Students Condemn Cambridge’s Ethical and Environmental Ranking

Sophie Huskisson 3 August 2019
Image Credit: Wikimedia Commons

People & Planet’s independent league table of UK universities has ranked Cambridge 67th in ethical and environmental performance. The university had previously improved its ranking from 113th in 2015 to 58th in 2017. Where Cambridge’s progression has declined, Oxford has continued to improve, from 115th in 2015, to 54th in 2017, to 45th in 2019.

The table, published 15th July, ranks all 154 UK universities on over 100 indicators that test for commitment, policy, and performance in sustainable development. Cambridge scored the lowest possible in seven categories under ethical investments, including 0% on the most heavily weighted category, screening out specific sectors from investments.

A representative from Cambridge Zero Carbon Society commented, “we are by no means surprised that the University of Cambridge has ranked low in its investments. Time and time again we have pointed out the effects of the university failing to divest from the fossil fuel industry, that continues to devastate the poorest communities in the world. Cambridge should be a global leader in the fight against climate chaos, and we hope the vice chancellor and investment office will take seriously this abysmal ranking.”

In other environmental sections, the University’s performance was mixed. Over 60% was achieved in the categories of carbon management, sustainable food, and waste and recycling. In addition, high scores were achieved in forming sustainable strategy, providing the human resources necessary for sustainability, and having environmental auditing systems in place. However, these were undermined by very low scores in water reduction, carbon reduction, energy sources, and education for sustainable development.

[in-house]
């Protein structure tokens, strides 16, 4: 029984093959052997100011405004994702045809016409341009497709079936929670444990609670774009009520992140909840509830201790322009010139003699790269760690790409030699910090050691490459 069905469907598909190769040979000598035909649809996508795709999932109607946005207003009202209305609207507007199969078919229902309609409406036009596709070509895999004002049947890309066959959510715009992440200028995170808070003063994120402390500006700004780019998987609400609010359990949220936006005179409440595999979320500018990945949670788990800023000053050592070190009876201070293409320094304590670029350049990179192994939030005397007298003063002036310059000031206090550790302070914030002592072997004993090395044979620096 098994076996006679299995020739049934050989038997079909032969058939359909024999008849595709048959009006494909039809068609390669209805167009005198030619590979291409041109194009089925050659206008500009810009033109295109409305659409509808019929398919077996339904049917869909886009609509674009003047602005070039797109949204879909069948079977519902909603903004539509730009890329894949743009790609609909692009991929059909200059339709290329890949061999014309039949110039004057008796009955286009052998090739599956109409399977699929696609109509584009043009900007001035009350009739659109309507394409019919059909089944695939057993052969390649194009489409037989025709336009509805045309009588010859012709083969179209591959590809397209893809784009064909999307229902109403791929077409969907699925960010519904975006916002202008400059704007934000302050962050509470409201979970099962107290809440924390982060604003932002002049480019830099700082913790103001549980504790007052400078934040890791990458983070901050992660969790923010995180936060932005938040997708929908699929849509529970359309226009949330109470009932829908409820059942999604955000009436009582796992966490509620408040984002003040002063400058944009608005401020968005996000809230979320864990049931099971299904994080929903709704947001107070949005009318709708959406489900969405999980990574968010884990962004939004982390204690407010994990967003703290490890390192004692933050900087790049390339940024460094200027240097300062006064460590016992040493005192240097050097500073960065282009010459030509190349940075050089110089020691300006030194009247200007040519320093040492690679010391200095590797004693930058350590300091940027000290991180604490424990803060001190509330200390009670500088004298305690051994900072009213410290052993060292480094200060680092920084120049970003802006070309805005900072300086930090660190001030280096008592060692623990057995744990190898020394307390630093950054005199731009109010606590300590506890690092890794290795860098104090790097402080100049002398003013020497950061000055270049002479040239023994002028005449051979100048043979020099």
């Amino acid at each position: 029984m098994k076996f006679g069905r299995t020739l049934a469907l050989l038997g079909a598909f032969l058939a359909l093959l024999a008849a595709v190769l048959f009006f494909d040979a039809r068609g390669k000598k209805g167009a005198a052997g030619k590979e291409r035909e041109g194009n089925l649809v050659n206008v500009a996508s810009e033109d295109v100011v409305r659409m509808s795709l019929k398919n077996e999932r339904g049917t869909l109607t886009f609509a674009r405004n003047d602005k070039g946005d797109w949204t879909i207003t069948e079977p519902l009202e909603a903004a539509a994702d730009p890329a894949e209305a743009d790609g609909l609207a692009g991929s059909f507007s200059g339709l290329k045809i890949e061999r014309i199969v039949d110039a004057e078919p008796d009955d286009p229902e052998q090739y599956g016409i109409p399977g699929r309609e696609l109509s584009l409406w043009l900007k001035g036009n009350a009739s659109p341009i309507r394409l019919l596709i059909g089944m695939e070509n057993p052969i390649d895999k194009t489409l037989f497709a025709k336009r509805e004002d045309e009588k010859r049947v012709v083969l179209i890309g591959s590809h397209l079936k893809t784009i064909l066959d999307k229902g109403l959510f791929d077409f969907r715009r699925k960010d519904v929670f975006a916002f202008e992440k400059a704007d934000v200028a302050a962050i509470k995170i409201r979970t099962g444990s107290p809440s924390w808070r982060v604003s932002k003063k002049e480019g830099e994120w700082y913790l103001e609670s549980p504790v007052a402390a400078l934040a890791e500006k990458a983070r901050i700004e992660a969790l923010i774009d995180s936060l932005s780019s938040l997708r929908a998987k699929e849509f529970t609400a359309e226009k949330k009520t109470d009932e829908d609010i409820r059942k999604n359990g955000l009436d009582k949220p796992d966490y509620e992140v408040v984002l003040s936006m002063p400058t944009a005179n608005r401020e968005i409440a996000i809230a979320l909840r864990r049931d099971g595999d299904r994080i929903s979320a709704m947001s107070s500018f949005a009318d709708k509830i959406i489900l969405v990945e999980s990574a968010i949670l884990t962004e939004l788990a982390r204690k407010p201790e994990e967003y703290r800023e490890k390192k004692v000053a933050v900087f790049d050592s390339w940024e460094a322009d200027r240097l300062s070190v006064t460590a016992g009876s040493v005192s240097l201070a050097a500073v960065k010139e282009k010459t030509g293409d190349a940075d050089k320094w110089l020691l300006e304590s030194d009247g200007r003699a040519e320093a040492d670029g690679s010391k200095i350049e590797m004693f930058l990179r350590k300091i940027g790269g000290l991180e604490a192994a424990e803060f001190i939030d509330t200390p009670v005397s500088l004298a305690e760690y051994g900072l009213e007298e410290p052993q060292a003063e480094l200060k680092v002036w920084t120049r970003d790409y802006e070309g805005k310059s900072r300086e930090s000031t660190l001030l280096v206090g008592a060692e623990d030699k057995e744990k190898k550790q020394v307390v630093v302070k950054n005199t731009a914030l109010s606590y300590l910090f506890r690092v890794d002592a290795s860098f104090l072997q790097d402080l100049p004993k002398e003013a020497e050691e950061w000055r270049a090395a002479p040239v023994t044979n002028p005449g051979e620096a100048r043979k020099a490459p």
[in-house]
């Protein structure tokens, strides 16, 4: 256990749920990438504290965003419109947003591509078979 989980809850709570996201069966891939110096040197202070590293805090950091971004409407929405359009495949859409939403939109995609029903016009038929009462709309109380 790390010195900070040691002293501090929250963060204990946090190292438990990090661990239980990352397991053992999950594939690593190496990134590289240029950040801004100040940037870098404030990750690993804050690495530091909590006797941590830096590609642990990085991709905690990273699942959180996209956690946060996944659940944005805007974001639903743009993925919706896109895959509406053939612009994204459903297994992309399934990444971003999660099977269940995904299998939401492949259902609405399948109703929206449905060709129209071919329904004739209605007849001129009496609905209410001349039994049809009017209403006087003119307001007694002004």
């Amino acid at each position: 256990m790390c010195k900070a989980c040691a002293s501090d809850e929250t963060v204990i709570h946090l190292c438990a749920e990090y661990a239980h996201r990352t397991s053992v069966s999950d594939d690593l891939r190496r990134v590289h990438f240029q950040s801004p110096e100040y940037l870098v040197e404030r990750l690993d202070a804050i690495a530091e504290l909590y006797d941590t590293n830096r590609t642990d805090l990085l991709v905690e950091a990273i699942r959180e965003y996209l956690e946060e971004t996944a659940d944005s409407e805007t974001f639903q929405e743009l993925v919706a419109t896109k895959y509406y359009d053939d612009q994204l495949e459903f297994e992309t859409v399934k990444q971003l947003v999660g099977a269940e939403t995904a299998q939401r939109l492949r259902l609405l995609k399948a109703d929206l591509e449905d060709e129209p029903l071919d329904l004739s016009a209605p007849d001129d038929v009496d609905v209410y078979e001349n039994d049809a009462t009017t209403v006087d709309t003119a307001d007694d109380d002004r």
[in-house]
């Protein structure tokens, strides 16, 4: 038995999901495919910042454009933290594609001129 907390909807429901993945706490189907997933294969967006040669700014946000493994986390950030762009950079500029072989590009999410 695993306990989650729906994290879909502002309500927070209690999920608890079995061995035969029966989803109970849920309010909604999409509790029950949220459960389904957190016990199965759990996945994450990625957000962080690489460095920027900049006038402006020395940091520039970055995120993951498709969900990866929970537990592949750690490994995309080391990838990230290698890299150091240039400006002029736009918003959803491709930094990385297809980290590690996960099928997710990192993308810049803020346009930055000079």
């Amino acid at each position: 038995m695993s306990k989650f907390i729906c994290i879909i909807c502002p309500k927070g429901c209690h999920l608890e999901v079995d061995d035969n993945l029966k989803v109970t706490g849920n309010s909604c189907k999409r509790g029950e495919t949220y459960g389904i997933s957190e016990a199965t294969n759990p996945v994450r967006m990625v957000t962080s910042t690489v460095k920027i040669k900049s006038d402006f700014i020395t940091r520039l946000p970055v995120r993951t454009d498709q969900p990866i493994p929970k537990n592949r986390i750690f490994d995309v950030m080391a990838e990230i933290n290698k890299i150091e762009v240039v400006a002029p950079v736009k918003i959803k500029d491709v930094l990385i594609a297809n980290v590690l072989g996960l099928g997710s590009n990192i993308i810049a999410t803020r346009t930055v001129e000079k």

Cambridge did not perform well in the workers’ rights category, fulfilling only 10% of its criteria. In particular, it scored 0 for being a Living Wage accredited employer. In February, the Taylor’s Table showed that despite the University being living wage accredited, only one college is officially accredited.

“The pressures of marketisation hit the lowest paid workers in colleges the hardest, and we welcome the People & Planet for bringing attention to this. If colleges can pay up to £92,000 for the salary of a master, it is disgraceful that they will not give any of their millions in income and endowments for the most basic cost of living for the workers whom the college could not run without,” commented The Cambridge Living Wage Campaign.

The University completely failed in all four aspects linked to irregular migration status and in three of the four concerning asylum seekers and refugees. In contrast, other Russell Group universities, such as King’s College London, achieved full marks in all eight categories.

The CUSU BME Campaign have said, “[we are] disappointed, though not surprised, that the People & Planet findings demonstrate Cambridge’s failure to fulfil its duty to those with irregular migrant status, as well as asylum seekers and refugees. We expect that, in future, the university will use the resources at its disposal to level the playing field and commit itself to ensuring that those from all backgrounds have the opportunity to study and work here.”

Hannah Smith, Co-director of Campaigns and Research, People and Planet commented, “when we consider the great wealth that Cambridge has at its fingertips, a decision to not pay their staff the living wage seems perverse. Cambridge could also use their privileged resources to meet student demand for action on climate and to remove barriers for those prevented from going to university because of an irregular migration status in the UK.”

The CUSU Ethical Affairs Campaign commented on the University’s overall ranking, “these results again show the failure of Cambridge to provide leadership on environmental and ethical issues when it so clearly should. Falling in the rankings while other universities make real progress discredits the Universities public pronouncements about its commitment to these issues.”